During the pivotal phone call that sparked the House impeachment inquiry, President Trump made a reference to gender as he smeared former Ukraine ambassador Marie Yovanovitch.

“The former ambassador from the United States, the woman, was bad news,” Trump told Ukrainian President Volodymyr Zelensky on July 25.

Trump then made an ominous prediction as he pressured Zelensky for investigations of his political rivals. “She’s going to go through some things,” he said of the ambassador.

As a leading female diplomat, a political target of the president’s allies and a figure at the center of the Ukraine drama, Yovanovitch has crucial knowledge to impart when she testifies at Friday’s impeachment hearing. She also enters the spotlight as the latest woman who has refused to acquiesce to Trump in the face of personal and gender-specific attacks.

Rep. Lee Zeldin (R-N.Y.) on Nov. 15 said Democrats wanted former U.S. ambassador to Ukraine Marie Yovanovitch “to cry for the cameras.” (C-SPAN)

The story of Yovanovitch’s removal as Ukraine ambassador reflects some of the most complicated gender and political dynamics of Trump’s presidency. Now the impeachment probe is magnifying those dynamics as the first woman to publicly testify prepares to confront Trump’s fiercest congressional defenders, nearly all men, about a campaign by other male allies of the president to force her from her post. The symbolism of that conflict underscores the significance of the historic probe, which was initiated by the female speaker of the House — Rep. Nancy Pelosi (D-Calif.) — and made possible by female voters who helped deliver the House to Democrats in the last election.

“Seeing someone like Masha Yovanovitch come forward is going to be an extremely difficult moment for Trump,” said Nancy McEldowney, a former ambassador to Bulgaria who served as director of the Foreign Service Institute and now teaches at Georgetown University, where Yovanovitch is a senior fellow.

“What I suspect the world will see when she walks into that hearing room is an individual who is not tall physically but really is a towering figure of integrity, inner strength and unswerving devotion to public service and telling the truth,” McEldowney said.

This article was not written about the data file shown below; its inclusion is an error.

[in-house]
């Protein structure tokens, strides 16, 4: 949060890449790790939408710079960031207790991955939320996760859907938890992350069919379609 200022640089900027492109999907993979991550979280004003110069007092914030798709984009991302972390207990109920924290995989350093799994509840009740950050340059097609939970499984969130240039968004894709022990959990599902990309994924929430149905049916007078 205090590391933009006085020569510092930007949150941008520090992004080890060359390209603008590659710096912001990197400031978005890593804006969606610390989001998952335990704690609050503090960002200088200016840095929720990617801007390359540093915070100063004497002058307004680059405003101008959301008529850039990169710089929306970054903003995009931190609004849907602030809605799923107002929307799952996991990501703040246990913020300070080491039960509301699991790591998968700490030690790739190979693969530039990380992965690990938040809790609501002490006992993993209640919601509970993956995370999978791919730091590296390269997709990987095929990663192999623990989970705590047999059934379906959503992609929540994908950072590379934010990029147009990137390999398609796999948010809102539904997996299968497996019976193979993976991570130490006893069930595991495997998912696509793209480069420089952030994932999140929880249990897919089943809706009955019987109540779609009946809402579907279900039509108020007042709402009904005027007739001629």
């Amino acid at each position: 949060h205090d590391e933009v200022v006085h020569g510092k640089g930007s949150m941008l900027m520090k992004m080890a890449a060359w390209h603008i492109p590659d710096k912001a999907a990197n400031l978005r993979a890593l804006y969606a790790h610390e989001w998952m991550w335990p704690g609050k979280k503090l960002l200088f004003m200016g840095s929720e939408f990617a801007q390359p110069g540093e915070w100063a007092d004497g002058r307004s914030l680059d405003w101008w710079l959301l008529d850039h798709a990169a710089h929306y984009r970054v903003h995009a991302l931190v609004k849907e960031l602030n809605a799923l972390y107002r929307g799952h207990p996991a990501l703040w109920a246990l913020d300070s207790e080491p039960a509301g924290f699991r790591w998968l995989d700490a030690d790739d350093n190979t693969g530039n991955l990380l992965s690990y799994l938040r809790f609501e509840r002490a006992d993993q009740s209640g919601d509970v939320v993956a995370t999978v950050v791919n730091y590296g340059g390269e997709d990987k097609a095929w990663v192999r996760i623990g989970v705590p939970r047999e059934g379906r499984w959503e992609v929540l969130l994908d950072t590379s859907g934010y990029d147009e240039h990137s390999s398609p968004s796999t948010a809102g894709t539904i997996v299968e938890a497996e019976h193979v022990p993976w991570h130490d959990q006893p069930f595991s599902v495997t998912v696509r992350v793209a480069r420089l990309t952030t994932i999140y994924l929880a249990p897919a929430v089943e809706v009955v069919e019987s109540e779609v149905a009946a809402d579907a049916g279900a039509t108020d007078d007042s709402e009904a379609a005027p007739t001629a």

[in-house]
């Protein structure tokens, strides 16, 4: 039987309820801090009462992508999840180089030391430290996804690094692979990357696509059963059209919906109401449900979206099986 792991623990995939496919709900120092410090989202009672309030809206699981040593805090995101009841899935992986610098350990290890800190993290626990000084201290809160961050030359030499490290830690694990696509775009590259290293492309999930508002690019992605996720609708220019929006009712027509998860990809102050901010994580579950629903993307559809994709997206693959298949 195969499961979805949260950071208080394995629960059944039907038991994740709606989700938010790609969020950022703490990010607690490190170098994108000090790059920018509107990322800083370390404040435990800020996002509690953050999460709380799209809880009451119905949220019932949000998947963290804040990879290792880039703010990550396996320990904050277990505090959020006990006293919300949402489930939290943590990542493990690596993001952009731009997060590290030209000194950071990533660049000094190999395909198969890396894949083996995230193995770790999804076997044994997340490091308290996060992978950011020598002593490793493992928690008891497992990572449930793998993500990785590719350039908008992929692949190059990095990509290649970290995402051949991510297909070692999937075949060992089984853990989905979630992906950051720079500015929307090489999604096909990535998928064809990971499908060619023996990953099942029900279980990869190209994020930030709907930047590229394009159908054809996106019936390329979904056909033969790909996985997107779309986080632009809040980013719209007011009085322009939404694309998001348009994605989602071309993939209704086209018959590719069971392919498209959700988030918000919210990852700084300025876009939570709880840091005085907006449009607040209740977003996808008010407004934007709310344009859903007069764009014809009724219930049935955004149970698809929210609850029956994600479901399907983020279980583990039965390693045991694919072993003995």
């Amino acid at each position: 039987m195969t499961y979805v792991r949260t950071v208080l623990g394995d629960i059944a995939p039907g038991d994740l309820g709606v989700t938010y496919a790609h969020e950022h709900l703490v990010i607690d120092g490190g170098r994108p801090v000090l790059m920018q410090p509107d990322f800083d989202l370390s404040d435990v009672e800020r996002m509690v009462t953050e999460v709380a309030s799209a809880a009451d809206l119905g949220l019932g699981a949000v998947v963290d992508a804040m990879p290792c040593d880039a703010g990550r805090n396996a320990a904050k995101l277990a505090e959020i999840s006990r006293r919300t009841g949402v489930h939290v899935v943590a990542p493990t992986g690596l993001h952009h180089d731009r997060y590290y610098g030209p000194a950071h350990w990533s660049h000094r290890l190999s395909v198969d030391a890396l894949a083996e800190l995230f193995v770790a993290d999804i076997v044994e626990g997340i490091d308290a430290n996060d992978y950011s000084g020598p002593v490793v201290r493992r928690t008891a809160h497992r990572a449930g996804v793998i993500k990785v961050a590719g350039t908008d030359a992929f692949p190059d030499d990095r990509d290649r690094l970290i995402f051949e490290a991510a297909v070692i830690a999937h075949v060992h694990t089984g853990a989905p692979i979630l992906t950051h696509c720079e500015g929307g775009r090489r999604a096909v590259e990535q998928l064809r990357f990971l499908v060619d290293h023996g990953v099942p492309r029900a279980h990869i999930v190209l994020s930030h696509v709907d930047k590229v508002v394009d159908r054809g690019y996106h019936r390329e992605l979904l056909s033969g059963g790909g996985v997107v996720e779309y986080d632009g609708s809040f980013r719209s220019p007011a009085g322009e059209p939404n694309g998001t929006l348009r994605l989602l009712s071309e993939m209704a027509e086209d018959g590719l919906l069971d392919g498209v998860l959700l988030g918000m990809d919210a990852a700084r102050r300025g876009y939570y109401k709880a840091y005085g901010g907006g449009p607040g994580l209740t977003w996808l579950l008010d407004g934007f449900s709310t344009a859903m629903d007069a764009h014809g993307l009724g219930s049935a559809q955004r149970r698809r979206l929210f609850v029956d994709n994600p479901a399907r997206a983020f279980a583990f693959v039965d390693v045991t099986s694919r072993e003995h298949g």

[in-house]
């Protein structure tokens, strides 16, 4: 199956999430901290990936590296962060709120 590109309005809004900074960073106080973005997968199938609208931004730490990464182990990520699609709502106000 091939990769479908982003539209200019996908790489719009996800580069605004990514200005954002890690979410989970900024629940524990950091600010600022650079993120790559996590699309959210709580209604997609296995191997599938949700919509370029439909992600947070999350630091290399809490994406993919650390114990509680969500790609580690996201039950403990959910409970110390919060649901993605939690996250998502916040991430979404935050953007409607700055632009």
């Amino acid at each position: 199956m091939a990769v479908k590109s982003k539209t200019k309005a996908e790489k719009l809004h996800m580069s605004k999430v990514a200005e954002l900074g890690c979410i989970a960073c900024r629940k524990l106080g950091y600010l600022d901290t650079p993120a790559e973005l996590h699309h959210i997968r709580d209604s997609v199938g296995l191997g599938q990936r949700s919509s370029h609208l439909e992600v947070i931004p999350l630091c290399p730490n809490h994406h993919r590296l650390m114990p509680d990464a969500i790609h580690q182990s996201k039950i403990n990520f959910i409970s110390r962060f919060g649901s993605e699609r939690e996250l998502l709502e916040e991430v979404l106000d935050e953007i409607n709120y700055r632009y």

In what has emerged as a key episode for impeachment investigators, Yovanovitch was recalled early to Washington from the Ukrainian capital of Kyiv in May after facing an onslaught of attacks from right-wing media. With encouragement from Trump’s personal attorney Rudolph W. Giuliani — but with no evidence — conspiracy theorists painted her as an enemy of the president who used her power to covertly undermine him and assist Democrats.

In an Oct. 11 deposition on Capitol Hill, Yovanovitch said she was told that the decision “was coming from President Trump” and that if she was not “physically out of Ukraine, that there would be, you know, some sort of public either tweet or something else from the White House” against her.

“I was upset,” she told lawmakers that day. “I wanted an explanation because this is rather unusual.”

She described her removal as “a dangerous precedent . . . that private interests and people who don’t like a particular American ambassador could combine to, you know, find somebody who was more suitable for their interests.”

Other career diplomats who pushed the State Department to defend Yovanovitch said they were met with silence. P. Michael McKinley, a senior adviser to Secretary of State Mike Pompeo, resigned in part because of the department’s unwillingness to support its personnel.

“The disparagement of a career diplomat doing her job was unacceptable to me,” he told lawmakers in a deposition on Oct. 16.

The sudden and unexplained removal of a respected ambassador, followed by the revelation of Trump’s July 25 comments about Yovanovitch to Zelensky, sent shock waves through the foreign policy world.

McEldowney said the diplomatic community is “intensely focused” on the unfolding saga.

“What happened to Masha is a cautionary tale for everyone in the diplomatic corps and frankly all the way across the federal service,” she said Thursday in a phone interview, referring to Yovanovitch. “All public servants are now looking at this and asking: Have the rules changed? Has the ground shifted so fundamentally that telling the truth gets you punished?”

Yovanovitch, a 33-year veteran of the State Department, has vocally rejected attacks on her patriotism from the right wing.

Born in Canada, she moved to Connecticut as a child and became a U.S. citizen at 18.

“My parents fled communist and Nazi regimes,” she told lawmakers. “Having seen, firsthand, the war and poverty and displacement common to totalitarian regimes, they valued the freedom and democracy the U.S. offers and that the United States represents. And they raised me to cherish those values.”

The emotional weight of her experience is evident from the deposition transcript. Describing her recall to Washington, under questioning from Democrats, Yovanovitch suddenly stopped herself mid-sentence. A Democratic lawyer for the House Intelligence Committee, Daniel S. Goldman, asked, “Do you want to take a minute?”